### Counting Counters

Take a counter and surround it by a ring of other counters that MUST touch two others. How many are needed?

### Cuisenaire Rods

These squares have been made from Cuisenaire rods. Can you describe the pattern? What would the next square look like?

### Doplication

We can arrange dots in a similar way to the 5 on a dice and they usually sit quite well into a rectangular shape. How many altogether in this 3 by 5? What happens for other sizes?

# Sitting Round the Party Tables

## Sitting Round the Party Tables

So, you are at the party and sitting round the table with seven friends.

At the top left hand corner is the friend who is giving the party. S/he has a bag of sweets and starts giving them out in a clockwise direction: one for her/himself, two for the next person and three for the next and so on.
There are other similar parties going on at the same time. They have bigger square tables with more children sitting round on each side.

Explore and compare all the tables:  $2$ on each side, $3$ on each side, $4$ on each side and $5$ on each side.

You could look at:
the total number of sweets that children sitting opposite each other have;
the total number of sweets needed for each size of table;
the total number of sweets belonging to children who are diagonally opposite.

Then, what about  five- and six-sided tables?

### Why do this problem?

This activity gives pupils the opportunity to explore some simple number relationships, from which they can be encouraged to make some generalisations. It may also be a good context in which to help pupils ask their own questions - "I wonder what would happen if we ...?".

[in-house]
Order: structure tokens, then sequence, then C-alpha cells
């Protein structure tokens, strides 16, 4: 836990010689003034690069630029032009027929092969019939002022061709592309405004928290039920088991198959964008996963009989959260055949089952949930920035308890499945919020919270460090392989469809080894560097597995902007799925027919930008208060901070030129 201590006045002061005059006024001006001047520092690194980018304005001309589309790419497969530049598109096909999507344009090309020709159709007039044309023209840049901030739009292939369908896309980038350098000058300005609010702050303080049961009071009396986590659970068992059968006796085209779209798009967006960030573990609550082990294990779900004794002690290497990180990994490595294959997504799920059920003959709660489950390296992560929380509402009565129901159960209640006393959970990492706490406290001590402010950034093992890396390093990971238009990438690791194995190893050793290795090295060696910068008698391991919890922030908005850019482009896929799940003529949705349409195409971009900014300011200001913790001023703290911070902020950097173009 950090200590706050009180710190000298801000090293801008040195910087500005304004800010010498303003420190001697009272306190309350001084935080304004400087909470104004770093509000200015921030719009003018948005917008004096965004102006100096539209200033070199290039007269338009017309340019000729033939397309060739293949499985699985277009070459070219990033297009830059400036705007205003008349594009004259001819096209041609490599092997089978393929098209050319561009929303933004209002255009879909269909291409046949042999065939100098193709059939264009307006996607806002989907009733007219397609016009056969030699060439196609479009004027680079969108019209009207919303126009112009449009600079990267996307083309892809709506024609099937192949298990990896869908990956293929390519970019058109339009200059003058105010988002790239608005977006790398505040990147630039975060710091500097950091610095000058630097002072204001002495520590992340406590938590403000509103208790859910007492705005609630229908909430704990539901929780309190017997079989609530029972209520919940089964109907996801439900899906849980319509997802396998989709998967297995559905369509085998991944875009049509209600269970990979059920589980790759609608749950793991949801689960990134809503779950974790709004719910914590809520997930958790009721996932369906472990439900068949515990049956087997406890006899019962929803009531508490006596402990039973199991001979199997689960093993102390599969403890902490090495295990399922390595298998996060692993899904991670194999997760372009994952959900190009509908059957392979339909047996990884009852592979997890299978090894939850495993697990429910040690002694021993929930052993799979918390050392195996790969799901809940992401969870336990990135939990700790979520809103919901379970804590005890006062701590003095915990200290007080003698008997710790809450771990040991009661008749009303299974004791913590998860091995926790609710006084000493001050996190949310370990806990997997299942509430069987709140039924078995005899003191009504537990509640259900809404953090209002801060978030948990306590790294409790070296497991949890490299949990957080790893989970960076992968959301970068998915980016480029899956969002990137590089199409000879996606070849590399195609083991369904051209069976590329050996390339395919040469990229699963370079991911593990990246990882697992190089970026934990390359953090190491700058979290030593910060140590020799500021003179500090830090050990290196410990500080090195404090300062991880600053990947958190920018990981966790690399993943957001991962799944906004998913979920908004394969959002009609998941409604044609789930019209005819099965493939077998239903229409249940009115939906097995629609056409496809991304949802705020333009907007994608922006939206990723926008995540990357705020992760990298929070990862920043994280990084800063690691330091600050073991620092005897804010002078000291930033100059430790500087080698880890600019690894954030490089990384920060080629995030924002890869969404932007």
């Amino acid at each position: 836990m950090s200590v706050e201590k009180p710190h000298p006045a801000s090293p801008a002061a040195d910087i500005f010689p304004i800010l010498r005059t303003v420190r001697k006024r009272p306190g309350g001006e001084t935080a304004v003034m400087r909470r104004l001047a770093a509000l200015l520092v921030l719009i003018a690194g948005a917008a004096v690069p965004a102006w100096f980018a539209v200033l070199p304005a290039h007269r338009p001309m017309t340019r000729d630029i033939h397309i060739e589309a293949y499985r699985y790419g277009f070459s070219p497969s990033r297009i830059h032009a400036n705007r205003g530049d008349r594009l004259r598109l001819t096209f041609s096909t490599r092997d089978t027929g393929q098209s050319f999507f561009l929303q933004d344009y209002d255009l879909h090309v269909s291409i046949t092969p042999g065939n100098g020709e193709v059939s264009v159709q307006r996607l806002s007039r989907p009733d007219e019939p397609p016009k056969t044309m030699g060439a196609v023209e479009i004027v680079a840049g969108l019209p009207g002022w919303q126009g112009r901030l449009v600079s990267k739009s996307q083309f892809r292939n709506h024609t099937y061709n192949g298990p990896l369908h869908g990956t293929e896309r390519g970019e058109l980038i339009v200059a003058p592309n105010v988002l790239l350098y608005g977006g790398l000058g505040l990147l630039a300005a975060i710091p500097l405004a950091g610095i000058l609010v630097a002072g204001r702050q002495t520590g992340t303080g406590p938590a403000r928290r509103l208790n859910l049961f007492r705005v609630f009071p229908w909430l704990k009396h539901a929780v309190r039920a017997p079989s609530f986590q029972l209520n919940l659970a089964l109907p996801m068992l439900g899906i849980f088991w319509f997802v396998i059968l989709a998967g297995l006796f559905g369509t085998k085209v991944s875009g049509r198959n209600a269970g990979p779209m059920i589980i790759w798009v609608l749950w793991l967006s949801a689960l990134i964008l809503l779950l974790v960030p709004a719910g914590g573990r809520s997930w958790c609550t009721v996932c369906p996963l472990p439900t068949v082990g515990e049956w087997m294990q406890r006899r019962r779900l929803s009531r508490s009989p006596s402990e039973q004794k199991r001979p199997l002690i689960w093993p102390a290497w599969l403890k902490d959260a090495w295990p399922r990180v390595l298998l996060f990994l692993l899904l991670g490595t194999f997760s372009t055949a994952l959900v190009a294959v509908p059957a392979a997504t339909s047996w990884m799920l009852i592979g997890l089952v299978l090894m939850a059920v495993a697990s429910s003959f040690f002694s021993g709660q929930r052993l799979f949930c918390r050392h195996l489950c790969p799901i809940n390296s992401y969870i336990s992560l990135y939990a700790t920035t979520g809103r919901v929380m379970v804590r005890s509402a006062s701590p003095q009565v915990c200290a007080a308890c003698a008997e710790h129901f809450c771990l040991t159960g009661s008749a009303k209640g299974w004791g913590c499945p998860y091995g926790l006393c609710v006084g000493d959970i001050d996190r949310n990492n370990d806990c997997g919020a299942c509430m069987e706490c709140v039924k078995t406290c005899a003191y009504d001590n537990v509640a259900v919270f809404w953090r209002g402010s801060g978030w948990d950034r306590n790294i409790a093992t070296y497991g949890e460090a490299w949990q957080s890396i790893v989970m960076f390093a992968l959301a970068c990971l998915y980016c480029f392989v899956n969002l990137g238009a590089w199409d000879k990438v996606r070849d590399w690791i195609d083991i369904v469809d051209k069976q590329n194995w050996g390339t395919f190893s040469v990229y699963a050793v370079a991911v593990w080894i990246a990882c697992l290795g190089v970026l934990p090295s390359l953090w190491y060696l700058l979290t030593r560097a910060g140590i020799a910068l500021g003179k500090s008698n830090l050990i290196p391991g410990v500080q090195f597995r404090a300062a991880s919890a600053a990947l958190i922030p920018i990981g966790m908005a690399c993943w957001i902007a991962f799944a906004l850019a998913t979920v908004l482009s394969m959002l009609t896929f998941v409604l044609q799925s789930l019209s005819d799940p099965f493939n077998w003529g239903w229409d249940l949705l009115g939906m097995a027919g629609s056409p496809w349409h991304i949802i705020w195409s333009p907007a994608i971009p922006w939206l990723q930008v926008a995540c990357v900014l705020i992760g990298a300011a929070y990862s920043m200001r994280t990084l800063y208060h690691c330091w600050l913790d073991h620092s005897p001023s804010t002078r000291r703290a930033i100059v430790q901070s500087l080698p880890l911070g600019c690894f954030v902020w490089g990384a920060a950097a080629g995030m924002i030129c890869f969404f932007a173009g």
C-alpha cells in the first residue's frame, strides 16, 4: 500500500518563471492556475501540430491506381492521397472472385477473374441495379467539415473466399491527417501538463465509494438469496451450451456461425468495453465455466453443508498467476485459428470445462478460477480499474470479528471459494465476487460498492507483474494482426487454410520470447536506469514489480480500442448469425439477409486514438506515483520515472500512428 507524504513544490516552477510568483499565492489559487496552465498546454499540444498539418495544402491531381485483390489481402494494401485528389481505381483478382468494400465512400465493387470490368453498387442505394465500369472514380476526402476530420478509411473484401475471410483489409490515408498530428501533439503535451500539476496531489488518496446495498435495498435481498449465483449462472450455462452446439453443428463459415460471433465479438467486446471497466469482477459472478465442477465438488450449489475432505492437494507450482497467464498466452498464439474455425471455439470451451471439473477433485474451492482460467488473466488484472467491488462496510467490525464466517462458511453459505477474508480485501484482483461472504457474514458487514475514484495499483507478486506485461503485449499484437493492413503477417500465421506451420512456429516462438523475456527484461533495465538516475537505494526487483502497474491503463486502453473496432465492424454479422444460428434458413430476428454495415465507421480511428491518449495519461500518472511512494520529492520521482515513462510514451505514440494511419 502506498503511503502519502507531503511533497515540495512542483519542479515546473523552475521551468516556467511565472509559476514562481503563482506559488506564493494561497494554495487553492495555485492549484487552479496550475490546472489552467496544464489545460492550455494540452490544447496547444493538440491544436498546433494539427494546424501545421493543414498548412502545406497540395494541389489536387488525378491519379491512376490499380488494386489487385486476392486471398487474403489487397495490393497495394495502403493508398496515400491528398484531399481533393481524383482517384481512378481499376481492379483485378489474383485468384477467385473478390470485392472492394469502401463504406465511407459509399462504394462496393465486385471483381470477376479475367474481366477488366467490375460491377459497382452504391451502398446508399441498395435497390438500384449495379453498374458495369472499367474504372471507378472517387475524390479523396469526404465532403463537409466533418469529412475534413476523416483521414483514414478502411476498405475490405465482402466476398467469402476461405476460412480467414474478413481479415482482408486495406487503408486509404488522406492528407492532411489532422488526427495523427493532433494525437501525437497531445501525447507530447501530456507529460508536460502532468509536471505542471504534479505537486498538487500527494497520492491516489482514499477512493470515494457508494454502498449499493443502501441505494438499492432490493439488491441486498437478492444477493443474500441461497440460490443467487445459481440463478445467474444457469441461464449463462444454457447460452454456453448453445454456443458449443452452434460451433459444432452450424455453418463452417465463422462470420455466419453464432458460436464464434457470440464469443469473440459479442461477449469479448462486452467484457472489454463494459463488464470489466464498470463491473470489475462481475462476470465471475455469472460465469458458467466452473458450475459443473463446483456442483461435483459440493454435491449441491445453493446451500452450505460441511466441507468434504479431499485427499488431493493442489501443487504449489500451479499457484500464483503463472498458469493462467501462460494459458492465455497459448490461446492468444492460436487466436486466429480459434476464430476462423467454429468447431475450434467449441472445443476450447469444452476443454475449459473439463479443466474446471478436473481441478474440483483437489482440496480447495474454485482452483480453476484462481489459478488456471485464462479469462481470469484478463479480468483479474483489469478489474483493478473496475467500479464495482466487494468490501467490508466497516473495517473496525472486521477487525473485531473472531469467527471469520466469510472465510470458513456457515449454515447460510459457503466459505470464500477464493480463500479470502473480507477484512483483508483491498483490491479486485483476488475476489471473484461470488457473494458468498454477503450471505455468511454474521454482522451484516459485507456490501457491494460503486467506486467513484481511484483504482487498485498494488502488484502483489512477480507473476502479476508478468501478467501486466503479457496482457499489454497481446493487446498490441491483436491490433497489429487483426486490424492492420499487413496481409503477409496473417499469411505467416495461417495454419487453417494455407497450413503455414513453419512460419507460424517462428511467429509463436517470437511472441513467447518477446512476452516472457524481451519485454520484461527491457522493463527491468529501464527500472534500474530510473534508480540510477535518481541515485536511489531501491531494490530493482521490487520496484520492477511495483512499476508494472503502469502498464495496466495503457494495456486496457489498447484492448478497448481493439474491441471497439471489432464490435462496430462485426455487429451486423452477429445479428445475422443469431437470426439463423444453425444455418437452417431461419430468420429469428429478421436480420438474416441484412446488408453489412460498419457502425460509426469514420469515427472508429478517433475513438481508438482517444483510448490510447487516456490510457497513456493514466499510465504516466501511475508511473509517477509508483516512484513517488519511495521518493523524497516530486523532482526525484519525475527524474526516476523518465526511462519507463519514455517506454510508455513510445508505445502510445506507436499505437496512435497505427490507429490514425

### Possible approach

With younger pupils, or those with little experience of exploring in mathematics and talking about their mathematical thoughts, it would be good to act out the problem as first described.

With more experienced pupils you could just present the challenge orally and ask them to explore further.  Encourage learners to write down all the things they notice.  It might also be appropriate for you to bring everyone together after some time to discuss how they are recording their work.

Invite pupils to ask and begin to answer their own questions: "I wonder what would happen if I ...?".  You could use some of the suggestions in the problem itself to prompt those who may not be used to doing this.

### Key questions

Tell me about what you have noticed about the numbers of sweets.
What else are you going to explore?
Tell me about what's going on at the other party tables.
Are there any special things you notice about the seats in particular places?

### Possible extension

Some pupils might look at generalisations that they can say about tables of ANY size or of ANY shape.

### Possible support

Some pupils may find it helpful to approach the problem using practical equipment, for example using counters to represent the sweets and having 'tables' made out of paper or card.